Next year, if all is well, the restorations will be complete, and the campanile will blossom forth in all its pristine beauty, the crowning glory of the city.
Whether originally tomb-house, or temple of Jupiter, the Duomo is, after the Pantheon at Rome, the best preserved and most interesting example of a Roman temple in existence. Externally it is octagon in form, but the interior forms a circle; eight lofty Corinthian columns Page 75of granite rise around it, and above their capitals another series of slender columns of porphyry meet the domed roof, whose capitals were all renewed in the last restorations to the great loss of the antiquarian, who is by no means compensated by finding the originals in the museum. The dome is built of brick, covered with red tiles, which some authorities say must have been put on later, as it was very unusual for the Romans to finish their buildings in this way; but according to Professor Bulic, the Conservator of Ancient Monuments, who has closely examined it, the brickwork is too rough ever to have been visible externally, and some of the tiles bear the mark of a maker of Salona, and cannot therefore be later than the seventh century.
A remarkable feature of the interior of the Duomo is the frieze, on which are depicted in relief hunting scenes, in which Cupids on foot, on horseback, or driving chariots, are mixed up with stags and wild animals. This frieze is a perpetual reminder of the pagan origin of the Duomo, and contrasts curiously with the little Gothic chapels on either side of the high altar, which are dedicated to St. Doimo and St. Page 76Anastasio respectively, and both of fifteenth-century work, though not that of the same sculptor.
The pulpit will at once attract your attention, for it is beautiful alike in form and colouring, fashioned of marble and limestone of varying tints. It rests on six octagonal columns, whose quaintly carved capitals are a study in themselves, and have been highly praised by Mr. Jackson,* who says he knows nothing in Romanesque art to surpass them. He places the date of the pulpit in the earlier part of the thirteenth century, as also that of the famous carved doors, now, alas! lying in the Baptistery awaiting restoration, from which ordeal let us hope they will emerge safely, for their carvings are truly marvellous. Each door is divided into fourteen panels, each representing some incident in the life of our Lord, and they are said to be among the earliest and best examples of medieval woodwork in existence.
An old MS., which has been translated by Professor Eitelberger, gives the information that the doors were the work of a certain Andrea Guvina, and completed in 1214. They Page [76a]
Similar carving is found in the choir-stalls, which are therefore generally believed to be the work of the same master. Their lattice-work panels give them a distinctive character suggestive of the East. The choir was built by the famous Archbishop Mark Antony de Dominis, sometime Master of the Savoy and Dean of Windsor, whose sad story I must tell you now, in case you do not know it, for it has an interest for every Englishman, and still more for every English Churchman.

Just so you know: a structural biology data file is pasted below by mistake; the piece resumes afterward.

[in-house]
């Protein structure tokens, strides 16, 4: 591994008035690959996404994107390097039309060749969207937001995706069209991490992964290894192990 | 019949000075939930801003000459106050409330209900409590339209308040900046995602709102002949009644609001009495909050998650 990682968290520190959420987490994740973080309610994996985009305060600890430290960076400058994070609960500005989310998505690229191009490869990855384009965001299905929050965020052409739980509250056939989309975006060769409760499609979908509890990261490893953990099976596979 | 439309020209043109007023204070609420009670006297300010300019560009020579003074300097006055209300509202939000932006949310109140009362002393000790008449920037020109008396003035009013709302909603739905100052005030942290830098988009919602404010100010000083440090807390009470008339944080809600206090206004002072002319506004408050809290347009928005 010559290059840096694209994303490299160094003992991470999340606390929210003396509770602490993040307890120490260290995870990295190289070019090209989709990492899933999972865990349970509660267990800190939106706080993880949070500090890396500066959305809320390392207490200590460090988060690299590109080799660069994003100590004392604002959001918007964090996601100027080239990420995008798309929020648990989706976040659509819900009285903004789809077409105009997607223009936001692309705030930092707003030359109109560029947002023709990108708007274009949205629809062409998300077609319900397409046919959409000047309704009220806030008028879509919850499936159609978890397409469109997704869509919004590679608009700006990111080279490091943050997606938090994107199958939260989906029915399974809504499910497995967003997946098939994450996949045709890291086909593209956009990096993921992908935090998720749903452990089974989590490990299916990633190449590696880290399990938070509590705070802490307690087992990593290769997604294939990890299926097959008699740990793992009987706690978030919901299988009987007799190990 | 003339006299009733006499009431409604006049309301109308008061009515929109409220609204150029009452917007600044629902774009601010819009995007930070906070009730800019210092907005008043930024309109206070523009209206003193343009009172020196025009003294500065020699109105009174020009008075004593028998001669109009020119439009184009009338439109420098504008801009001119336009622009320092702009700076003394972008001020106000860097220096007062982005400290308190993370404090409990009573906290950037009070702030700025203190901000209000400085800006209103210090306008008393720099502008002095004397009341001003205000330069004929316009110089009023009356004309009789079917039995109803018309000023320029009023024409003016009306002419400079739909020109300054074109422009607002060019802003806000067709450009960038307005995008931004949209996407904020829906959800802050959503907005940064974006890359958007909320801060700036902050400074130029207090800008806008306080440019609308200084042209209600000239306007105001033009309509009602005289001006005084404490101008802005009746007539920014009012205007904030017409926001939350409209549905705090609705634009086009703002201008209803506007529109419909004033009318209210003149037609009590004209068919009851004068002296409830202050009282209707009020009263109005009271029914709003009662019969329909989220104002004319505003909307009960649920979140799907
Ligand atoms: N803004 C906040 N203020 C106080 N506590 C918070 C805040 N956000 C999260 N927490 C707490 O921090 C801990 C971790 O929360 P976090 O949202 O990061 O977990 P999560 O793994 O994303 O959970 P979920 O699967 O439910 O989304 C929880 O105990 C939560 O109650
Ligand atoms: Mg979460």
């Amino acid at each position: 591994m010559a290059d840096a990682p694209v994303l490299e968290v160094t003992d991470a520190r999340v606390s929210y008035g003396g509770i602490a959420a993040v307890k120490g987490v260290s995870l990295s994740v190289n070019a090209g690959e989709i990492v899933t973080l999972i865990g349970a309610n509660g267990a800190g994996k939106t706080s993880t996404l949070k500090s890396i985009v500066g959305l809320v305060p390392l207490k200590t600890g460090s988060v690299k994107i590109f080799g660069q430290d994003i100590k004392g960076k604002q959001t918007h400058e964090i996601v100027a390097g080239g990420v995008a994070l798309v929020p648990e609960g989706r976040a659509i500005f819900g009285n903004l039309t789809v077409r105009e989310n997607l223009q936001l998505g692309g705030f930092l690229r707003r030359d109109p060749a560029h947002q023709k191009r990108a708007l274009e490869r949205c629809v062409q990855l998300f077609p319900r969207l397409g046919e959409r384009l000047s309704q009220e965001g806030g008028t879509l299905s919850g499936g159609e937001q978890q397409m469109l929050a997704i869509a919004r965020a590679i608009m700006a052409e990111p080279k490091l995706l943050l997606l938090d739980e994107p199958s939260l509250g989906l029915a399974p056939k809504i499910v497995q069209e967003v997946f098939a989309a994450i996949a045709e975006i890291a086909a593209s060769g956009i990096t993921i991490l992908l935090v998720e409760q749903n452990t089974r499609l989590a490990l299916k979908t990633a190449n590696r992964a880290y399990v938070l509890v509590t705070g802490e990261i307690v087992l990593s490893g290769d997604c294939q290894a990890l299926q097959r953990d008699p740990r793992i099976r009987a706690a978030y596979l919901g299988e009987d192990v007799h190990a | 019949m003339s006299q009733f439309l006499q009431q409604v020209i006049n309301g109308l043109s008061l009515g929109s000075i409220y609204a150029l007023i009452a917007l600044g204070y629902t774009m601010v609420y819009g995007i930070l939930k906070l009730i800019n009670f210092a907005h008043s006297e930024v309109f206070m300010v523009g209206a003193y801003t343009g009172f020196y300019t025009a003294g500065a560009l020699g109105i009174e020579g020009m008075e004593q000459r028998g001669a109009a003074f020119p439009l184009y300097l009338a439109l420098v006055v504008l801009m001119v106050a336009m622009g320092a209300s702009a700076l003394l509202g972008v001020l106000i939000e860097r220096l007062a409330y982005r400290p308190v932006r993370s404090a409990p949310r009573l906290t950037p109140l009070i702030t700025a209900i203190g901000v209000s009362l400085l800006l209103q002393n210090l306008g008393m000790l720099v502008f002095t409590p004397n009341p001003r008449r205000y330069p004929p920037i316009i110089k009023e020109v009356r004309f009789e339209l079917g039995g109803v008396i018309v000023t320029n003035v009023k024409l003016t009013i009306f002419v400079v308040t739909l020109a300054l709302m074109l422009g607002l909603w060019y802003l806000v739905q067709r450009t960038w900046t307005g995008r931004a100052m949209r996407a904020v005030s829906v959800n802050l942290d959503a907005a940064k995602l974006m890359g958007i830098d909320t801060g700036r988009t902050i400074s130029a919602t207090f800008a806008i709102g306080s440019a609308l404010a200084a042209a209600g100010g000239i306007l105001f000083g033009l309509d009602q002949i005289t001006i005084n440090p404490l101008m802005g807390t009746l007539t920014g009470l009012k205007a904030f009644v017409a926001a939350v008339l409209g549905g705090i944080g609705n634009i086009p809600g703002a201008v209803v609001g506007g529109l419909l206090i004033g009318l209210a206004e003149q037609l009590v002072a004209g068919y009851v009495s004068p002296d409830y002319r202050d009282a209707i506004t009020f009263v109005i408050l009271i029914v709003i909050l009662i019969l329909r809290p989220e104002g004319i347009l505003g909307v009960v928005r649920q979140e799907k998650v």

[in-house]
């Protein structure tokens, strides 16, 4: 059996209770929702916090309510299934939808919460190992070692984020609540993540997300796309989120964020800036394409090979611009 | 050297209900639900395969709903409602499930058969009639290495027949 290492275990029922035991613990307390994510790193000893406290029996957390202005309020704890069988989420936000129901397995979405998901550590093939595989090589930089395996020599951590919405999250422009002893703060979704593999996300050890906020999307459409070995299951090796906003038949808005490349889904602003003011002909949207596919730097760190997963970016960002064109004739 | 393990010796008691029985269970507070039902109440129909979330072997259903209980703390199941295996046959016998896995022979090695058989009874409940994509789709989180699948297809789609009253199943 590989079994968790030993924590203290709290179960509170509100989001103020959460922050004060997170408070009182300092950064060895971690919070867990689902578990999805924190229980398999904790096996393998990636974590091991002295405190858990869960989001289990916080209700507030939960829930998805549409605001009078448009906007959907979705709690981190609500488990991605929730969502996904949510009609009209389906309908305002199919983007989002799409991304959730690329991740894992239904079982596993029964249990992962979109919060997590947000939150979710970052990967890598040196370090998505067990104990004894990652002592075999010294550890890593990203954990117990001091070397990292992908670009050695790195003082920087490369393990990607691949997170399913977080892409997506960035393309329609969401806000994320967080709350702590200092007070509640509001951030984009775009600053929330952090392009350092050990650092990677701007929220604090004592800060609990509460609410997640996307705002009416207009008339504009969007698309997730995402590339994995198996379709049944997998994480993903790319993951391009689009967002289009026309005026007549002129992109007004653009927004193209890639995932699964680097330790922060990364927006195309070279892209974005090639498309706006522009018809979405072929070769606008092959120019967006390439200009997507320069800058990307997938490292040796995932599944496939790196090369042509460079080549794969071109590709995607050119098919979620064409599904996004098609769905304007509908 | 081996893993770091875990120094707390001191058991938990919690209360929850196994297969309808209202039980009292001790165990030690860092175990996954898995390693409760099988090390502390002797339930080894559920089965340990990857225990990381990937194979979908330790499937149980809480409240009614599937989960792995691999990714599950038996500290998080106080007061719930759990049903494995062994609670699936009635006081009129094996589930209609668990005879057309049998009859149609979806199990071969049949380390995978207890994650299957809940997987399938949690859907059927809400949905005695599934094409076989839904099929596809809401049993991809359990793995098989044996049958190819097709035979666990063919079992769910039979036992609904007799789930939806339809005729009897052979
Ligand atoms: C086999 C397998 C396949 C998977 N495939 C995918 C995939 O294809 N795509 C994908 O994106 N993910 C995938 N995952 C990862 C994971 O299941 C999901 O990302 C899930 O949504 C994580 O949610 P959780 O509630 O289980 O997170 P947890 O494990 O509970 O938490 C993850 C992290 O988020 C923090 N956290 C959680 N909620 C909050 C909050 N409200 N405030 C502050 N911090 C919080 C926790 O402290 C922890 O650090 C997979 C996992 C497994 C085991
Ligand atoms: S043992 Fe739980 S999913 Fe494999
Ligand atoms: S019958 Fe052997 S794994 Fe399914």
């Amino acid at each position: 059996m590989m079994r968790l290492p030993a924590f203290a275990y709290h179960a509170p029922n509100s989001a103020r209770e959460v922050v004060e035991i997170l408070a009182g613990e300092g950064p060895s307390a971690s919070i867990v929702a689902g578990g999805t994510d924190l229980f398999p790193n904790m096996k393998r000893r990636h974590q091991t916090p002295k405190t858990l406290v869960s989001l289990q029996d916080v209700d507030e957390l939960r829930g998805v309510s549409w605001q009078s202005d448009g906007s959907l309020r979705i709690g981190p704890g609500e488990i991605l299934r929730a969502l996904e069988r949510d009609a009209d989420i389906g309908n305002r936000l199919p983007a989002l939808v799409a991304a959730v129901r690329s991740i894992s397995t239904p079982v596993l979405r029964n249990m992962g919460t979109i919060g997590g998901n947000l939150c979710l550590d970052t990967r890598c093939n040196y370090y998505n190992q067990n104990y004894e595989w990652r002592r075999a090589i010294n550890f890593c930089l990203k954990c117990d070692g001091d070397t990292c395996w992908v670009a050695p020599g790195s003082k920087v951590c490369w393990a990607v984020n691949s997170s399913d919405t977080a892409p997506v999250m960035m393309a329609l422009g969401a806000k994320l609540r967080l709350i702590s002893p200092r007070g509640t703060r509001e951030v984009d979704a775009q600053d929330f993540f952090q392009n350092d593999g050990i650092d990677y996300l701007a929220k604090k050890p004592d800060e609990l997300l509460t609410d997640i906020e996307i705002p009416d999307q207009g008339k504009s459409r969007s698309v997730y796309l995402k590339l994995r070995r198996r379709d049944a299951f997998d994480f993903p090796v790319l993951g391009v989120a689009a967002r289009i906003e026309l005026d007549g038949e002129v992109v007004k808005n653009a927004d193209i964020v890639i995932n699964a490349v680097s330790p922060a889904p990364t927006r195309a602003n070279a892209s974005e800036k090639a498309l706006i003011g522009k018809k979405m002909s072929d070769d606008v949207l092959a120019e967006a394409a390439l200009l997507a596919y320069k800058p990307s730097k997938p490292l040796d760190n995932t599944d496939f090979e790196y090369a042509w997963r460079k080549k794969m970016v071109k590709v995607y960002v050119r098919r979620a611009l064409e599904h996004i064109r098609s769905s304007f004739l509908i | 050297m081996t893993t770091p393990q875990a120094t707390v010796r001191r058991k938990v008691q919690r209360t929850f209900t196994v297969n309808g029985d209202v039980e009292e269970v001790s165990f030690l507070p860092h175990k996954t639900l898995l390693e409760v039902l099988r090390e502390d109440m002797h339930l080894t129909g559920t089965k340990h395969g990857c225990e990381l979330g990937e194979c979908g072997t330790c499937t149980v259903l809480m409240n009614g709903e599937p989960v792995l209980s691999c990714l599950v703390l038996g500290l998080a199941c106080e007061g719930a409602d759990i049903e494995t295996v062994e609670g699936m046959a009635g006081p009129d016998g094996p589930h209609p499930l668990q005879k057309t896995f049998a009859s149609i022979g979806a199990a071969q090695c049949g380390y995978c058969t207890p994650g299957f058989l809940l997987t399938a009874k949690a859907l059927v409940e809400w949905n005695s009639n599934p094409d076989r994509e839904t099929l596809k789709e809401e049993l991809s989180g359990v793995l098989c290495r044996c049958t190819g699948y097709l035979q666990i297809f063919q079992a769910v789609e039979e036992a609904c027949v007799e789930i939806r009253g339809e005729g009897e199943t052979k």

De Dominis the visionary, the philosopher, the man of science, the reformer, versatile, brilliant, rash, unwise, had the misfortune to live before the times were ripe for such as he.
His character is fascinating, whichever way you look at it, so long as you look fairly, Page 78though, like that of many another great man, his memory still suffers from the malice of his enemies.
His strong Churchmanship was partly hereditary, partly the result of his education under the Jesuits. The noble family of De Dominis of Arbe, whose ancient palace still stands there to-day, had given many sons to the Church, of whom three became bishops: so the boy Mark Antony was early marked out for a career in which he would have the advantage of influence.
But in spite of the stories told of his wild youth and dismissal from the Jesuit College, he grew to manhood with the inconvenient possession in those times of an over-sensitive conscience.
Whatever he may have been as a boy, we find him later at Padua, a grave, learned Professor of Philosophy, studying among other things the colours of the rainbow, which had till then baffled all men of learning, and giving to the world the first explanation of this wonder of nature. Then we find him Bishop of Segna, the most turbulent diocese of Dalmatia, charged with the task that had baffled the Venetians, the putting down of wholesale piracy on that Page 79coast. Probably his strict discipline and rigid notions of duty suited him better for that post than for the dizzy height to which fate and his own ambition later raised him as Archbishop of Spalato and Primate of all Dalmatia. It was not till he ascended to the archbishop's throne that the troubles began, which, after thirteen years of striving after an unattainable ideal, drove him, disappointed in Rome, defeated in his efforts at reform, to seek in the Church of England that which he had failed to find in his own.